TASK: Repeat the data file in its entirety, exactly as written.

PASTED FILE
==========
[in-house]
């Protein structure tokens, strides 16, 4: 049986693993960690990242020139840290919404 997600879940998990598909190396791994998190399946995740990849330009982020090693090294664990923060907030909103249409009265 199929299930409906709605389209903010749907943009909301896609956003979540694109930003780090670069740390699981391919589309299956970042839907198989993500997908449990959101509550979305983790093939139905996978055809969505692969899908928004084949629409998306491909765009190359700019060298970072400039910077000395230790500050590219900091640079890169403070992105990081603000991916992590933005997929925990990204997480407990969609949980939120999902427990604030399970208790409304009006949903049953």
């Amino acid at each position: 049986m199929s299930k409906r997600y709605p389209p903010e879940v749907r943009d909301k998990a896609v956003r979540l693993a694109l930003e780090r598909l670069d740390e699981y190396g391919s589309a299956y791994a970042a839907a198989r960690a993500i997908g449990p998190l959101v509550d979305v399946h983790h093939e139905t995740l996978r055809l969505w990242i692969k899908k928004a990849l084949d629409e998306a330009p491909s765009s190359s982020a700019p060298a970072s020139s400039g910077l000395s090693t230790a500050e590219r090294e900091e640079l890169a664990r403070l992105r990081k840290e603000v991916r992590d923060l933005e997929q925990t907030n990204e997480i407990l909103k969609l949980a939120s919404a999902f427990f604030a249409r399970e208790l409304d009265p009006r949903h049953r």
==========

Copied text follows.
[in-house]
């Protein structure tokens, strides 16, 4: 049986693993960690990242020139840290919404 997600879940998990598909190396791994998190399946995740990849330009982020090693090294664990923060907030909103249409009265 199929299930409906709605389209903010749907943009909301896609956003979540694109930003780090670069740390699981391919589309299956970042839907198989993500997908449990959101509550979305983790093939139905996978055809969505692969899908928004084949629409998306491909765009190359700019060298970072400039910077000395230790500050590219900091640079890169403070992105990081603000991916992590933005997929925990990204997480407990969609949980939120999902427990604030399970208790409304009006949903049953």
């Amino acid at each position: 049986m199929s299930k409906r997600y709605p389209p903010e879940v749907r943009d909301k998990a896609v956003r979540l693993a694109l930003e780090r598909l670069d740390e699981y190396g391919s589309a299956y791994a970042a839907a198989r960690a993500i997908g449990p998190l959101v509550d979305v399946h983790h093939e139905t995740l996978r055809l969505w990242i692969k899908k928004a990849l084949d629409e998306a330009p491909s765009s190359s982020a700019p060298a970072s020139s400039g910077l000395s090693t230790a500050e590219r090294e900091e640079l890169a664990r403070l992105r990081k840290e603000v991916r992590d923060l933005e997929q925990t907030n990204e997480i407990l909103k969609l949980a939120s919404a999902f427990f604030a249409r399970e208790l409304d009265p009006r949903h049953r």